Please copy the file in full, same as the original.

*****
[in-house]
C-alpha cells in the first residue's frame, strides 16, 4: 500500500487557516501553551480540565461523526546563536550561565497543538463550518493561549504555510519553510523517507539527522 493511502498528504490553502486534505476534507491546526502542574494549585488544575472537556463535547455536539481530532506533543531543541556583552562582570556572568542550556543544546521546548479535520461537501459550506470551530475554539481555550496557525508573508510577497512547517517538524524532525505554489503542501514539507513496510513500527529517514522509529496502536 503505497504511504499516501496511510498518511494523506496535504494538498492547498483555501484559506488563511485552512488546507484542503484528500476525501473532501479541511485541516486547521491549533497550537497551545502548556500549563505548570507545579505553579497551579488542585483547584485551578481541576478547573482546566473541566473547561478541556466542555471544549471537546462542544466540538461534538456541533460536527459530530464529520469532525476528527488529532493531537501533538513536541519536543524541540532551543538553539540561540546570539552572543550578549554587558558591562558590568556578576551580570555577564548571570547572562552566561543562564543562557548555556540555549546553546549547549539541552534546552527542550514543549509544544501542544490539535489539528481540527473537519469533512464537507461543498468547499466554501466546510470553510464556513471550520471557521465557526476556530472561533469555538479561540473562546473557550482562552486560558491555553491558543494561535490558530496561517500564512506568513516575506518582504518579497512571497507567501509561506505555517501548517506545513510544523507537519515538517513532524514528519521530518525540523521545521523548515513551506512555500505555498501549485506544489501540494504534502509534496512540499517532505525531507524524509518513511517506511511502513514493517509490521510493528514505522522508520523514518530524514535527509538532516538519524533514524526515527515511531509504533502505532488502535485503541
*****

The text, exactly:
[in-house]
C-alpha cells in the first residue's frame, strides 16, 4: 500500500487557516501553551480540565461523526546563536550561565497543538463550518493561549504555510519553510523517507539527522 493511502498528504490553502486534505476534507491546526502542574494549585488544575472537556463535547455536539481530532506533543531543541556583552562582570556572568542550556543544546521546548479535520461537501459550506470551530475554539481555550496557525508573508510577497512547517517538524524532525505554489503542501514539507513496510513500527529517514522509529496502536 503505497504511504499516501496511510498518511494523506496535504494538498492547498483555501484559506488563511485552512488546507484542503484528500476525501473532501479541511485541516486547521491549533497550537497551545502548556500549563505548570507545579505553579497551579488542585483547584485551578481541576478547573482546566473541566473547561478541556466542555471544549471537546462542544466540538461534538456541533460536527459530530464529520469532525476528527488529532493531537501533538513536541519536543524541540532551543538553539540561540546570539552572543550578549554587558558591562558590568556578576551580570555577564548571570547572562552566561543562564543562557548555556540555549546553546549547549539541552534546552527542550514543549509544544501542544490539535489539528481540527473537519469533512464537507461543498468547499466554501466546510470553510464556513471550520471557521465557526476556530472561533469555538479561540473562546473557550482562552486560558491555553491558543494561535490558530496561517500564512506568513516575506518582504518579497512571497507567501509561506505555517501548517506545513510544523507537519515538517513532524514528519521530518525540523521545521523548515513551506512555500505555498501549485506544489501540494504534502509534496512540499517532505525531507524524509518513511517506511511502513514493517509490521510493528514505522522508520523514518530524514535527509538532516538519524533514524526515527515511531509504533502505532488502535485503541